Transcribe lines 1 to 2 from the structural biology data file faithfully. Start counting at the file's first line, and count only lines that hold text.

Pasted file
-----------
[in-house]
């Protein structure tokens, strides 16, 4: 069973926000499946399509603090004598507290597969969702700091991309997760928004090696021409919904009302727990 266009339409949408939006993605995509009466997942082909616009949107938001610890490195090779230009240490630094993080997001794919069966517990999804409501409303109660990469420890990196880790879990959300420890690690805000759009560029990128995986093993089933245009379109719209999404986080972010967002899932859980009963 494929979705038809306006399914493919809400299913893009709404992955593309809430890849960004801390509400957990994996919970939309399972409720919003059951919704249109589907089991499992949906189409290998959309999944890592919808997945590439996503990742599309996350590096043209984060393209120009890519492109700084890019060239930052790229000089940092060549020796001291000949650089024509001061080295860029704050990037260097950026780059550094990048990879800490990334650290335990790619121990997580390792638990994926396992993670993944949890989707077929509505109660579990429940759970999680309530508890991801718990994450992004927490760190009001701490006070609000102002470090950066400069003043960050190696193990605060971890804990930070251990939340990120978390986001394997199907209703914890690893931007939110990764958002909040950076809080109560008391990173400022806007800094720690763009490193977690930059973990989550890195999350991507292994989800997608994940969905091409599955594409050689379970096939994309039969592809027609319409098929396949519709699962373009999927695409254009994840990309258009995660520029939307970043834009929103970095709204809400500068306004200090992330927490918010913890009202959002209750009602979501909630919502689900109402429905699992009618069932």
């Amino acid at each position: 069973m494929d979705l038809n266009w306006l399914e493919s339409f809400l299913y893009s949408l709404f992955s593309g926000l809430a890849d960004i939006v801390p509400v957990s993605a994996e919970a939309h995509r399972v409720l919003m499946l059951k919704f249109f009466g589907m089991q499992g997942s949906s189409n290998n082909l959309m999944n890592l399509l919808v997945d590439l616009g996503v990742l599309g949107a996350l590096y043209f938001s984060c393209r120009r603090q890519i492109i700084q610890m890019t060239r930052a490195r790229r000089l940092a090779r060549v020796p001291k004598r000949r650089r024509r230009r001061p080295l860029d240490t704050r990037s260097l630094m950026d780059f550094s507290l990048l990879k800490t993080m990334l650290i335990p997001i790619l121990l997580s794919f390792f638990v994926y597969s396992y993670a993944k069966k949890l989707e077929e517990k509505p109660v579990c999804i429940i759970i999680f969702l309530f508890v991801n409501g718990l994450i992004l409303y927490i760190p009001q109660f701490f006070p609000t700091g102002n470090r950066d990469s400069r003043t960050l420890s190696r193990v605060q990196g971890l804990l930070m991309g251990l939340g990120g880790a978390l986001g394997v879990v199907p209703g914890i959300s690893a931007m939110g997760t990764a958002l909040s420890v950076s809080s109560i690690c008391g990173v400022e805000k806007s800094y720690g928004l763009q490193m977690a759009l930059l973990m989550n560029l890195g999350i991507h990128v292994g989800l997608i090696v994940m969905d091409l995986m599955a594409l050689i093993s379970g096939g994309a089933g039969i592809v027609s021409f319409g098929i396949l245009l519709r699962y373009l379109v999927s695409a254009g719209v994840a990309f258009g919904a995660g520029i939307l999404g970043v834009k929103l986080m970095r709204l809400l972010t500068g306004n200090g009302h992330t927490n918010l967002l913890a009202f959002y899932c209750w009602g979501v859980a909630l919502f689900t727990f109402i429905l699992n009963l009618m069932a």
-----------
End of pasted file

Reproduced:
[in-house]
């Protein structure tokens, strides 16, 4: 069973926000499946399509603090004598507290597969969702700091991309997760928004090696021409919904009302727990 266009339409949408939006993605995509009466997942082909616009949107938001610890490195090779230009240490630094993080997001794919069966517990999804409501409303109660990469420890990196880790879990959300420890690690805000759009560029990128995986093993089933245009379109719209999404986080972010967002899932859980009963 494929979705038809306006399914493919809400299913893009709404992955593309809430890849960004801390509400957990994996919970939309399972409720919003059951919704249109589907089991499992949906189409290998959309999944890592919808997945590439996503990742599309996350590096043209984060393209120009890519492109700084890019060239930052790229000089940092060549020796001291000949650089024509001061080295860029704050990037260097950026780059550094990048990879800490990334650290335990790619121990997580390792638990994926396992993670993944949890989707077929509505109660579990429940759970999680309530508890991801718990994450992004927490760190009001701490006070609000102002470090950066400069003043960050190696193990605060971890804990930070251990939340990120978390986001394997199907209703914890690893931007939110990764958002909040950076809080109560008391990173400022806007800094720690763009490193977690930059973990989550890195999350991507292994989800997608994940969905091409599955594409050689379970096939994309039969592809027609319409098929396949519709699962373009999927695409254009994840990309258009995660520029939307970043834009929103970095709204809400500068306004200090992330927490918010913890009202959002209750009602979501909630919502689900109402429905699992009618069932």